Debates are important aspects of campaigns—they help voters get to know the candidates and learn about their proposed policies. However, when we watch political debates, we have to be on guard against our cognitive biases, such as ingroup bias or confirmation bias, which can lead us to misinterpret information and make unfair political judgements. We all have cognitive biases, since we all need to be able to quickly categorize the world around us in order to function. It’s a problem when these cognitive shortcuts lead us to act in discriminatory or unjust ways.
Use this Teaching Idea to introduce a political debate to your students and to question the impact that cognitive biases can have on our decisions about which candidates to support. This Teaching Idea uses our Political Debate Viewing Guide, which is designed to help students reflect on the thoughts and feelings they already have about candidates, build an awareness of their biases, and then after they watch the debate, to analyze what they saw and draw conclusions.
Show your students photos of the candidates who will be participating in the debate and ask them to answer the questions in the “Before you Watch the Debate” section of the Political Debate Viewing Guide.
Note: If you are focusing on the Democratic primary debates, you can find photos and descriptions of the candidates in Who’s Running for President in 2020 from the New York Times or The 2020 U.S. Presidential Race: A Cheat Sheet from The Atlantic.
Ask your students to write down their answers individually, then discuss with a partner, and finally, share as a class.
Share the following quote from the Huffington Post article Too Many Americans Treat Politics Like Just Another Sport, And It’s Causing Problems with your students:
. . . a lot of Americans view politics more as just another sport than as a selection process by which we choose the men and women who will decide the rules that govern so many aspects of our daily lives.1
Discuss with your students: What do you think it means for politics if voters view elections in the same way that they view sports?
Then, share the next passage from the Huffington Post article with your students:
In essence, Democrats and Republicans hate one another for the same reason Los Angeles Lakers fans and Boston Celtics fans despise one another—not because of the values the other holds, but simply because they are supporters of the rival team.
“Too many partisans are saying, ‘My side is good; the other side is evil. We have to go beat them,’” Patrick Miller, a co-author of the study and assistant professor of political science at the University of Kansas, said in a release. “They’re our rivals, like Kansas or Missouri, Duke or North Carolina. And that sense of animosity and demonization is really motivating average partisans to participate in politics, much more so than issues or ideology.”2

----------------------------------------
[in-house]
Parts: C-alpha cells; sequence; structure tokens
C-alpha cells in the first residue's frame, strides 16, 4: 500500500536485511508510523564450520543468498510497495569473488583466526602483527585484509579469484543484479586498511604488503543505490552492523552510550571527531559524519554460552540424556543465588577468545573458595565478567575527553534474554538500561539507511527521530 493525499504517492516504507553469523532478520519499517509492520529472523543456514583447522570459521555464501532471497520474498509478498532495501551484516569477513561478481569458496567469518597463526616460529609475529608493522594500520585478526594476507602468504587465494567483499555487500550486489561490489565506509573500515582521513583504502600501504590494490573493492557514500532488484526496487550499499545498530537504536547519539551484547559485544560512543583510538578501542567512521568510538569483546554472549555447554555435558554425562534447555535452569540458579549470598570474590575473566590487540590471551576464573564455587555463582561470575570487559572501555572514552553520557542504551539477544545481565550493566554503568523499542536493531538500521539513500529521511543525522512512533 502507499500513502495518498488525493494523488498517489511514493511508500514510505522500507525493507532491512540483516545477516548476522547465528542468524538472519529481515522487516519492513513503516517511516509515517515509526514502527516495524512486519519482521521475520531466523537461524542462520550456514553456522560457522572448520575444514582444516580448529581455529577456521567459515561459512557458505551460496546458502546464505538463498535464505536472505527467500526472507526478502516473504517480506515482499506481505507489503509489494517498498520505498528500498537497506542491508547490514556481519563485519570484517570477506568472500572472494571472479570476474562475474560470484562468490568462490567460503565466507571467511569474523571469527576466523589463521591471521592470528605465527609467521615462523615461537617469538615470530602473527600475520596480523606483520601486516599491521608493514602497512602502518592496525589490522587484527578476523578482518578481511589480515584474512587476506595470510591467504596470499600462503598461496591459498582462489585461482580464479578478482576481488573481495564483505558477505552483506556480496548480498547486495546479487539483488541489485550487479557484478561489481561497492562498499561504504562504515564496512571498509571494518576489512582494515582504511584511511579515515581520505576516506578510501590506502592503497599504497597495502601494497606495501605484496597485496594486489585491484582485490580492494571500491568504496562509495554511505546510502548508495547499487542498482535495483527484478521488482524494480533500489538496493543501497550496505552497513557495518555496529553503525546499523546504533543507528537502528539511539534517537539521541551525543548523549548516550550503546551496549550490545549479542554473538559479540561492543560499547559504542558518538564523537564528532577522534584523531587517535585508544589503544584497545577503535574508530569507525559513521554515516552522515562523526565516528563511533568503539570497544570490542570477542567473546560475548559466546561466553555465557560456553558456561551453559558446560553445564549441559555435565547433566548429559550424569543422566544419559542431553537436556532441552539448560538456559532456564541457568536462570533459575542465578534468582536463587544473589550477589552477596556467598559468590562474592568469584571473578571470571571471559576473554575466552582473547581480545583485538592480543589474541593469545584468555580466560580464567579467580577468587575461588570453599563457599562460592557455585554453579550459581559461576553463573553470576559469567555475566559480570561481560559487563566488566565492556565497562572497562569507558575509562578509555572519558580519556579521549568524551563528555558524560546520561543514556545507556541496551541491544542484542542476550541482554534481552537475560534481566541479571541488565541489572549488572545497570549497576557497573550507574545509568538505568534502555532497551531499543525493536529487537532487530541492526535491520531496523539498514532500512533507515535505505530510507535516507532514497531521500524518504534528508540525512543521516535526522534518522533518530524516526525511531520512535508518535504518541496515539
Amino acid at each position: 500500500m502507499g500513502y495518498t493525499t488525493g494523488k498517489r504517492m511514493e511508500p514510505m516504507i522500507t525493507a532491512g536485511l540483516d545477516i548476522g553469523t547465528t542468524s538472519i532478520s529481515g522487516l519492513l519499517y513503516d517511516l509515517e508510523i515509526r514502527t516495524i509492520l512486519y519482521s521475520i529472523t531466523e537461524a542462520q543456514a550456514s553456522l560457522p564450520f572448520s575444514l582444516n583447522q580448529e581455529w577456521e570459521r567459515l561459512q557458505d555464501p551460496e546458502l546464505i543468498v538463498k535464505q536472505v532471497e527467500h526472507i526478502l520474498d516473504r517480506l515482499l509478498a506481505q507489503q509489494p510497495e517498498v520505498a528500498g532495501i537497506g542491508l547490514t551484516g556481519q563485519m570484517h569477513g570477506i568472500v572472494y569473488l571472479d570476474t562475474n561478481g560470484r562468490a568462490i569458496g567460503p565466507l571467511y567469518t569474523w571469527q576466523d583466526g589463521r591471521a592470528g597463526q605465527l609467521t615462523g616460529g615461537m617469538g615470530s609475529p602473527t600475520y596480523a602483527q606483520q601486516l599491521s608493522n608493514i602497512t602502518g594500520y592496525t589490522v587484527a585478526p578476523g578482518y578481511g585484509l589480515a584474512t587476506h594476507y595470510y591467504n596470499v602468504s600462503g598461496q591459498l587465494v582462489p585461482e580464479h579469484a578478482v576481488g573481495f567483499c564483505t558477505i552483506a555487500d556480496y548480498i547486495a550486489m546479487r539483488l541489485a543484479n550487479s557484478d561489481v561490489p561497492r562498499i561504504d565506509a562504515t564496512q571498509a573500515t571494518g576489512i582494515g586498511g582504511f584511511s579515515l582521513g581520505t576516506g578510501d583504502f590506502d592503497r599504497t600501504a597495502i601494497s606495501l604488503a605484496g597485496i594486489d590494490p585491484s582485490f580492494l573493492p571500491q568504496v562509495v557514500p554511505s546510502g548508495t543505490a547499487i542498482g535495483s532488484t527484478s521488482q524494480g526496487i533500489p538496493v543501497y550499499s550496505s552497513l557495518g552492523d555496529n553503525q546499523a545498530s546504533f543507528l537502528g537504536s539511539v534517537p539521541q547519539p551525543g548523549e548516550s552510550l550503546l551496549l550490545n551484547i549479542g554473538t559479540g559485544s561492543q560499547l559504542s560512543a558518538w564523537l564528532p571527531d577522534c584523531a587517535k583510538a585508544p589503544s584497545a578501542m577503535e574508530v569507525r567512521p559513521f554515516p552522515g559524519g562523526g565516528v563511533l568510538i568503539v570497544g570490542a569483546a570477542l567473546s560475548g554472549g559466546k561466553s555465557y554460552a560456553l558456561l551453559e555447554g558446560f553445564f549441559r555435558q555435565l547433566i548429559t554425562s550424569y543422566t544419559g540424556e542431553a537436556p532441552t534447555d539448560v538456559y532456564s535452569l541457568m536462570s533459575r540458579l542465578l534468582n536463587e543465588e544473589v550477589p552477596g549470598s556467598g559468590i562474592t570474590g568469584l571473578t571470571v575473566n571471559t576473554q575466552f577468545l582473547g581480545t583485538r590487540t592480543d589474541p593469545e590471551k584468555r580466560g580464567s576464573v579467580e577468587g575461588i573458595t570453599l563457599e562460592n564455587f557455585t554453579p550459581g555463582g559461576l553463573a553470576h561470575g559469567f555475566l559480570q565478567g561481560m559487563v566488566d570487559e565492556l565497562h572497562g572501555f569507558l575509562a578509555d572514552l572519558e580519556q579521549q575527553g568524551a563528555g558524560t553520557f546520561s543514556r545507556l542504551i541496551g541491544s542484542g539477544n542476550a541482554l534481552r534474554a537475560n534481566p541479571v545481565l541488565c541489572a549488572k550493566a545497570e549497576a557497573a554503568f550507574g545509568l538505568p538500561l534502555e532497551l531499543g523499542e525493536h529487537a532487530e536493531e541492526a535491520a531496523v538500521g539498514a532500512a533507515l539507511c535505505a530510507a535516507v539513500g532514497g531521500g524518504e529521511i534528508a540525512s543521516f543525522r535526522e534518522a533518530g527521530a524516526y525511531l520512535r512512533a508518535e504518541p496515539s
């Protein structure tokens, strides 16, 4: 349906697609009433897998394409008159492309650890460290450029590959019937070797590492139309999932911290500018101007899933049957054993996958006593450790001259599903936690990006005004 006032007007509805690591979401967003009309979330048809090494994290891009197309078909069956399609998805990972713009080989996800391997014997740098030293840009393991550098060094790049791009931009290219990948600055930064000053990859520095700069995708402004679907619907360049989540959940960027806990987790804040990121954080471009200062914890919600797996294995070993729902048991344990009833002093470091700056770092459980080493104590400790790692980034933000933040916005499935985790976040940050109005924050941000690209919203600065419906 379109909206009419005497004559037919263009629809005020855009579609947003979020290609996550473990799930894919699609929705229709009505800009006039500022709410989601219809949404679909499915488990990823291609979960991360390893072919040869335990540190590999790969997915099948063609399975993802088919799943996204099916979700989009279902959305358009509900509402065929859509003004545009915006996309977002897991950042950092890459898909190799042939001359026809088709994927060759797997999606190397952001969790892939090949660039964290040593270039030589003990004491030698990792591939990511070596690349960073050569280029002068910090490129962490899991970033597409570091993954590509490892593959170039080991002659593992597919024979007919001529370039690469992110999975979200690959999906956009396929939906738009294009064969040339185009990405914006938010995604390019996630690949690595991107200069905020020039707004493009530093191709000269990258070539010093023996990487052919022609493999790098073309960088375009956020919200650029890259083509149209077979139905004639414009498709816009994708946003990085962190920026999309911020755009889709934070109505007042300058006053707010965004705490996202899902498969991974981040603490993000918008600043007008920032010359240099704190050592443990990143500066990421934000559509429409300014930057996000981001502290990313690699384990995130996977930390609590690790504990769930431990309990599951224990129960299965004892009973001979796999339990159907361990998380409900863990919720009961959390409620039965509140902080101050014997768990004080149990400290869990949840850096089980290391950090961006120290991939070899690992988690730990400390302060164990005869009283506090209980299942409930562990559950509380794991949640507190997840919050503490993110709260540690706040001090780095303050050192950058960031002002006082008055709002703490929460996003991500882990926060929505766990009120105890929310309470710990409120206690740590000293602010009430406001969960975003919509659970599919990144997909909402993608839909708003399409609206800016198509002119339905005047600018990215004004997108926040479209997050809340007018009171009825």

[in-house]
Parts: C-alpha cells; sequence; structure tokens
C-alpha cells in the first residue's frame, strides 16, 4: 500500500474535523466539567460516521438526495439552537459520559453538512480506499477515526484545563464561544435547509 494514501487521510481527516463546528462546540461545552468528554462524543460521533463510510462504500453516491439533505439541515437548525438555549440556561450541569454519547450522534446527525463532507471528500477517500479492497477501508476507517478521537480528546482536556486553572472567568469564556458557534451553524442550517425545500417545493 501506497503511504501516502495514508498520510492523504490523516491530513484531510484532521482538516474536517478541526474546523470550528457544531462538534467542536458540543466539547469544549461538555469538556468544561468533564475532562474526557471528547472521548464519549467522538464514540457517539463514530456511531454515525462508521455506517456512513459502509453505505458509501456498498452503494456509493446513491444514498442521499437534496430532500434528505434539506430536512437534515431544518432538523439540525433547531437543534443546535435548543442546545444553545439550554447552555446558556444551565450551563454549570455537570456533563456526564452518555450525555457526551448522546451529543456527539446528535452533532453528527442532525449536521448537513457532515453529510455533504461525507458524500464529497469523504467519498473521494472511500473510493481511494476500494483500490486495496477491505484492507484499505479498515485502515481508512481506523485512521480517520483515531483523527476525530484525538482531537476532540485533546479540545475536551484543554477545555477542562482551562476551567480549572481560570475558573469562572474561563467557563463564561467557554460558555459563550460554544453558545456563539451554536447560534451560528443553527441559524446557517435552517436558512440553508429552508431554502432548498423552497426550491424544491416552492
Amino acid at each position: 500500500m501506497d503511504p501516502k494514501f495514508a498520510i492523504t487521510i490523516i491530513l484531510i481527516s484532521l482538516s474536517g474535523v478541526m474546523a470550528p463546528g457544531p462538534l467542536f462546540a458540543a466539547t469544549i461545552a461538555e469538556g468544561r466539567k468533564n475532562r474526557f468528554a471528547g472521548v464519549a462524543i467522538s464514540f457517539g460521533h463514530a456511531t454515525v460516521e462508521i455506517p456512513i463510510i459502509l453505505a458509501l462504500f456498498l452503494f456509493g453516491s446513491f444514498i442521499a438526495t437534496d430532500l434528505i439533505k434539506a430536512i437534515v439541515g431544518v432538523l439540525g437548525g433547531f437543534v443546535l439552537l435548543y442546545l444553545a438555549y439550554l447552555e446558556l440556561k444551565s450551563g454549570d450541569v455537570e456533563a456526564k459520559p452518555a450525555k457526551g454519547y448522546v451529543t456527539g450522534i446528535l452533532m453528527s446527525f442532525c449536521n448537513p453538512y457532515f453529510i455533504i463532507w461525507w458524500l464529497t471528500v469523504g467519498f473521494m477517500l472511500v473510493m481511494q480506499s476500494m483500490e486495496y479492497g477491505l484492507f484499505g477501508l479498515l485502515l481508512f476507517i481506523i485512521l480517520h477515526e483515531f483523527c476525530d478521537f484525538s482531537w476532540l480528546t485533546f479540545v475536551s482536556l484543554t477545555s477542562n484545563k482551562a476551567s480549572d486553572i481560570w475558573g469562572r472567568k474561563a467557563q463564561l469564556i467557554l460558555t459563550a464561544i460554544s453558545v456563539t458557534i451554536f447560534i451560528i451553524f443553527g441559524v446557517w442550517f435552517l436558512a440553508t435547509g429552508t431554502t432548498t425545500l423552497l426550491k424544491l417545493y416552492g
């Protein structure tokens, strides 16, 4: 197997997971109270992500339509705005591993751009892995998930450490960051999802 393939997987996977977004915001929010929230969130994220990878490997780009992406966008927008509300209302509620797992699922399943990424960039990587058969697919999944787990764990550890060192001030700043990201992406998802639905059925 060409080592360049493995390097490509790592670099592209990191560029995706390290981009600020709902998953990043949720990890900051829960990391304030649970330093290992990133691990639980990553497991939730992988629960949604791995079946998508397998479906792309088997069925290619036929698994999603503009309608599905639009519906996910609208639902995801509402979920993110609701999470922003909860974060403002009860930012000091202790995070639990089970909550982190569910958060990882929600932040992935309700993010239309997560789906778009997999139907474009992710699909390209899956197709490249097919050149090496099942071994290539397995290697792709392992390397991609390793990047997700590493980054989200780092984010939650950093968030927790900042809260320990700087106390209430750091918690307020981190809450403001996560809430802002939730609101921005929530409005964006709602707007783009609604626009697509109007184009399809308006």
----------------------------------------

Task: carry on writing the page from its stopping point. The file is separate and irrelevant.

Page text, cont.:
Tell your students that the phenomenon this article describes is called ingroup bias, and share a definition of this term with your students:
Ingroup bias refers to our tendency to support the members of our group more than people who are in other groups. When it comes to politics, this means that we tend to automatically support members of our own political party or movement, while we are automatically suspicious of members of other political parties.
Finally, ask your students:
Begin by playing the video Can You Solve This?. Stop the video at 1:10 and ask students if they can guess the rule. Ask them to explain their thinking. Then play the video to the end.
After finishing the video, ask your students: Why do people have trouble guessing the rule?
Then, share this summary of a study on confirmation bias and politics with your students:
Researchers recruited two groups of people to participate in a study: people who were in favor of the death penalty and those who were against it. The researchers asked the participants to read studies, half of which had evidence supporting the death penalty and half of which had evidence against it. At the end of the experiment, all of the participants felt even more strongly about their original stances on the death penalty. Why? Because they focused only on the evidence that supported their prior beliefs and ignored the rest.3
Ask your students: What does the video and this research suggest about how people might approach information they get about political candidates?
Then, share a definition of confirmation bias with your students:
Confirmation bias, or the selective collection of evidence, is our subconscious tendency to seek and interpret information and other evidence in ways that affirm our existing beliefs, ideas, expectations, and/or hypotheses. Therefore, confirmation bias is both affected by and feeds our implicit biases. It can be most entrenched around beliefs and ideas that we are strongly attached to or that provoke a strong emotional response.
Finally, place your students into groups and ask them to answer the following questions together to come up with a confirmation bias strategy:
Either play a short clip of the debate in class or ask your students to watch all or part of the debate at home. As they watch the debate, students should take notes on their Political Debate Viewing Guide. After students watch the debate, whether in class or at home, ask them to use the final section of the guide to reflect on what they saw.
End with an individual reflection. Students can respond to the following prompt in their journals:
After learning about ingroup and confirmation bias, did you notice either of them influencing how you thought or felt about the debate while you watched it? If so, did recognizing its influence change how you responded to the debate?
Implicit biases can also impact the way people view different political candidates. Consider teaching all or part of our Teaching Idea Responding to #Living While Black to explore what implicit bias is and how it affects us.